Seth Godin gives me required daily reading. Today's post focuses on classroom bans on using Wikipedia for research. But, for as many classrooms that ban Wikipedia, I've seen teachers go against this grain and use it to make up for more than fear of the unknown.
I love Seth's discussion of synthesizing ideas as the valuable skill in today's post, but I feel compelled to point out that the ranks of "rogue teachers" have been using web quests in the classroom. The idea is exactly as he maps out in the last paragraph of the post, where students are given a web browser and a question to answer. Sometimes the output is a paper, other times it's a panel discussion or presentation.
Wikipedia is one valid source for these projects. Some teachers challenge students to check facts, whether from Wikipedia or not. Other classrooms are fact-checking Wikipedia entries as class projects.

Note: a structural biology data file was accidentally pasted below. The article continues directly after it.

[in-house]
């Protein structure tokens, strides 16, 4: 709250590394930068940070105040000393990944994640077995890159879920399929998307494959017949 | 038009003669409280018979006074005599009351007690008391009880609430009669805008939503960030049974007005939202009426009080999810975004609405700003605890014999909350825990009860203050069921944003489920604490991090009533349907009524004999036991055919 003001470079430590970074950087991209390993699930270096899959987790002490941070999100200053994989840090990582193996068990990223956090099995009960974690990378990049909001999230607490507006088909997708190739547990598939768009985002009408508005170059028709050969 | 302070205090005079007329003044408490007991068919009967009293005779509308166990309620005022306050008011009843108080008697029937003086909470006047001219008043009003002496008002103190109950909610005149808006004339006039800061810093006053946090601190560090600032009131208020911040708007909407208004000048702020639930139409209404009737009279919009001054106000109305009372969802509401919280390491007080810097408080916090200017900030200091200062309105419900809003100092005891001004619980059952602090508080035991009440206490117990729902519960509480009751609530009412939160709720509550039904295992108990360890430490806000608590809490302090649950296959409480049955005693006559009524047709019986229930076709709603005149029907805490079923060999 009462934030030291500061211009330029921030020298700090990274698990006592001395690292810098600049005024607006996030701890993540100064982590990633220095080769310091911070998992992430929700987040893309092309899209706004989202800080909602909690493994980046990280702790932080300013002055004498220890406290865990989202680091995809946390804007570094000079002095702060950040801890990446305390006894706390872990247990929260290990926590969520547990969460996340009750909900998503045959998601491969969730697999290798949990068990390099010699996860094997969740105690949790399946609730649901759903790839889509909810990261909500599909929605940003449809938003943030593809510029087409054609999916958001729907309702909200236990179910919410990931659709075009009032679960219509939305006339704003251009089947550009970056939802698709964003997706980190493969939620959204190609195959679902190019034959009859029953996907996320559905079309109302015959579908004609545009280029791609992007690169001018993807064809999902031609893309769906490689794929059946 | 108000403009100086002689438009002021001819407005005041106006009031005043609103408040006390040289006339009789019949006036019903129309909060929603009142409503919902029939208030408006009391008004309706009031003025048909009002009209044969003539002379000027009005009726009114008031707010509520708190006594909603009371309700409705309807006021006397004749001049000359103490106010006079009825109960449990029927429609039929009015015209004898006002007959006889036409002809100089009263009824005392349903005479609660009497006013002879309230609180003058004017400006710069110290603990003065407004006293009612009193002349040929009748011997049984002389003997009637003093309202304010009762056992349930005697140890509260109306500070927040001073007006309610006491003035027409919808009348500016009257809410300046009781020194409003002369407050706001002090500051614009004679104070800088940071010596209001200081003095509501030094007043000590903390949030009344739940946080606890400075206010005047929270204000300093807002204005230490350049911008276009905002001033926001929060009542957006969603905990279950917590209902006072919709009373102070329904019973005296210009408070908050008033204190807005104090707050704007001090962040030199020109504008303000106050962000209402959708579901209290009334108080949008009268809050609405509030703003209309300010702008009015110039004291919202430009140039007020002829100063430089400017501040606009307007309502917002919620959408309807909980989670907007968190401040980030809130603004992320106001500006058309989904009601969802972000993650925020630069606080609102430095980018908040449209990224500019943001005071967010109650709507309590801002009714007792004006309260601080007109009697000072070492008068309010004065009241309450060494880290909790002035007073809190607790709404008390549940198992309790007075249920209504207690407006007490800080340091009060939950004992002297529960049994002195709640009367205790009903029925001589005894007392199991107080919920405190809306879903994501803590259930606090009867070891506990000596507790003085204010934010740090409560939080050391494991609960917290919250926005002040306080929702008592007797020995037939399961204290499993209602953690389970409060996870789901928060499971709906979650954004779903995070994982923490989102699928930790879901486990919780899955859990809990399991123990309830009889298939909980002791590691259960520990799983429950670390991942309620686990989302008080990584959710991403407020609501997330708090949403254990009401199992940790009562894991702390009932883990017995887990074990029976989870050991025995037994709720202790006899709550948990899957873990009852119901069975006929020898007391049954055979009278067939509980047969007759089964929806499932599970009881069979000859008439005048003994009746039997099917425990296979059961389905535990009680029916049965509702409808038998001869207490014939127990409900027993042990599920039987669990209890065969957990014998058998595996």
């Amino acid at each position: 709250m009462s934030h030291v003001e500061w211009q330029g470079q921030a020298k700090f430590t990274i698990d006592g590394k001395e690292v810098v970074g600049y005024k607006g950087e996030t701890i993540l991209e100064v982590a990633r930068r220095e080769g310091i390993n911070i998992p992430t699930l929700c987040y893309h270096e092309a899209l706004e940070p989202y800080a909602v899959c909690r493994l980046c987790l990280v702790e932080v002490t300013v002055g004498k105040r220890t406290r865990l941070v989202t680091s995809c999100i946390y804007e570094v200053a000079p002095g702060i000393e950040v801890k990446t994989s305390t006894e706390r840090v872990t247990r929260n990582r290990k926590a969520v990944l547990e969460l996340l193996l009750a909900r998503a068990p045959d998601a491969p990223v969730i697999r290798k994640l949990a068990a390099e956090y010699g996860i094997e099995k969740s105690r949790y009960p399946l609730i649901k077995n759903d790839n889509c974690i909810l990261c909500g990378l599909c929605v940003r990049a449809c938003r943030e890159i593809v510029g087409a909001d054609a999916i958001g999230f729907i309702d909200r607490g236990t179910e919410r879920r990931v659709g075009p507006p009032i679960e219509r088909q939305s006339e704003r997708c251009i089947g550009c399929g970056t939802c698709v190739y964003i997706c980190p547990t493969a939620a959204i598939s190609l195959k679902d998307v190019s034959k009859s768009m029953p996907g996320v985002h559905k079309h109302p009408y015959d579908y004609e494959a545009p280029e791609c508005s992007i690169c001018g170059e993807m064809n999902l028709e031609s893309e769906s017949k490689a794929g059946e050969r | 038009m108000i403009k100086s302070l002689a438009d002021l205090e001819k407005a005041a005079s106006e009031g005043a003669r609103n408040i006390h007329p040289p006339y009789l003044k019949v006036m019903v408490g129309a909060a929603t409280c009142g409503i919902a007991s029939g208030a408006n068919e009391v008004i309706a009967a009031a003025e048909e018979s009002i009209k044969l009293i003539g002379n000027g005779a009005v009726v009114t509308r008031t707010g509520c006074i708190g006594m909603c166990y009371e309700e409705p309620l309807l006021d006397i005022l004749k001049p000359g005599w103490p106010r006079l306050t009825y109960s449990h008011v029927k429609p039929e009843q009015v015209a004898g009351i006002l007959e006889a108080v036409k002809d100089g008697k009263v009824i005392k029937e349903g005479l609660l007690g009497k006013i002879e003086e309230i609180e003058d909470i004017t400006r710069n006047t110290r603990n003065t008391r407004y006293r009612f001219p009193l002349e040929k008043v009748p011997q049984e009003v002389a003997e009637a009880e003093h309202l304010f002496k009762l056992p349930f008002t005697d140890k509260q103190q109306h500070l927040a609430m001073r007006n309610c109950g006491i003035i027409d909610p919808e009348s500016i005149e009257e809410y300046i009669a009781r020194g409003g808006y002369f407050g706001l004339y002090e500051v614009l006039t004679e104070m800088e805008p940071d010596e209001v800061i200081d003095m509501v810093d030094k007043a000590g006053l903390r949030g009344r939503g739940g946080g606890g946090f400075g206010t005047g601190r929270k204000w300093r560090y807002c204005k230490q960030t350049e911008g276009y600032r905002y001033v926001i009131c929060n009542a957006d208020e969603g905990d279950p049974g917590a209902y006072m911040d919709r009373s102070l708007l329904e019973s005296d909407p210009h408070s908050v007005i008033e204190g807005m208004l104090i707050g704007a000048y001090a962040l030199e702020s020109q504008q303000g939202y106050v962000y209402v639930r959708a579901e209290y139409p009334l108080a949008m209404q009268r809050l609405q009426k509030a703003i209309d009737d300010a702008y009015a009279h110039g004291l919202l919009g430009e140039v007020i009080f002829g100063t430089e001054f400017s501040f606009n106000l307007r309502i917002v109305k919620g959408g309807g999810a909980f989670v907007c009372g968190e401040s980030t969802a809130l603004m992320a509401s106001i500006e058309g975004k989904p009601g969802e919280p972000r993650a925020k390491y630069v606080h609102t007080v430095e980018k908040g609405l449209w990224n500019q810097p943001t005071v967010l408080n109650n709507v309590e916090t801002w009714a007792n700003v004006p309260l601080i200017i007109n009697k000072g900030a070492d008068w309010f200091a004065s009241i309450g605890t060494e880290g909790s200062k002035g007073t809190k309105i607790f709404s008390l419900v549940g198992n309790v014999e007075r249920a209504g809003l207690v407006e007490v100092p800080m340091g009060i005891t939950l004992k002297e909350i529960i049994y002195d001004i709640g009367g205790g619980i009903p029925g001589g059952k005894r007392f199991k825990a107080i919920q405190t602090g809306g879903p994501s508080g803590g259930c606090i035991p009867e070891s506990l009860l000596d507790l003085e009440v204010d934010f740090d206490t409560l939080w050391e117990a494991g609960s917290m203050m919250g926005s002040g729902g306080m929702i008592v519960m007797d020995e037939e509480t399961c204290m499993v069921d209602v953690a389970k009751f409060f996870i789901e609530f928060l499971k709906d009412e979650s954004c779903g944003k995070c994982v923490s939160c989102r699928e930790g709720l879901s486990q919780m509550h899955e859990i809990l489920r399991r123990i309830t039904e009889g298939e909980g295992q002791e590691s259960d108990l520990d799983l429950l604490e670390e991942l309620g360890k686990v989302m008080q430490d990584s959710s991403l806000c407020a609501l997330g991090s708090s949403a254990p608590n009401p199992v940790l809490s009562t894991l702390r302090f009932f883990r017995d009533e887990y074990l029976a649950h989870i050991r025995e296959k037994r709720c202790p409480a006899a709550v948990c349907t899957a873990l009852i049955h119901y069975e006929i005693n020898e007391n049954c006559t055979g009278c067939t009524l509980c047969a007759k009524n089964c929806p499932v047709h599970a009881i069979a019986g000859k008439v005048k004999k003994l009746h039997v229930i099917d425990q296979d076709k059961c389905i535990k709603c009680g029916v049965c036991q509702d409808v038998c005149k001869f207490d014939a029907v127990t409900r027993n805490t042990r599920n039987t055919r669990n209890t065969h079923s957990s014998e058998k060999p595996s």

I am not a teacher, but I was privileged to meet lots of great teachers while working on GM's K-12 education web site, who are using these web-based resources in the classroom. And as we talked with these teachers, they told us stories of their colleagues... and this is confirmed as I look at my sons' (two of 'em) schools. The schools that are strapped for physical materials find a way to get their hands on computer lab time and help students do these tasks in their heads, on chalk boards, and on computers. Ironically, it's the "at risk" schools in places like Boston and Los Angeles that are making headway in academic process by using web quests, Wikipedia and HowStuffWorks.
The result? Students learn that very synthesis of facts. They don't spend nearly as much time hunting down those facts. We've built the tools, let's find more ways to get them into the classroom!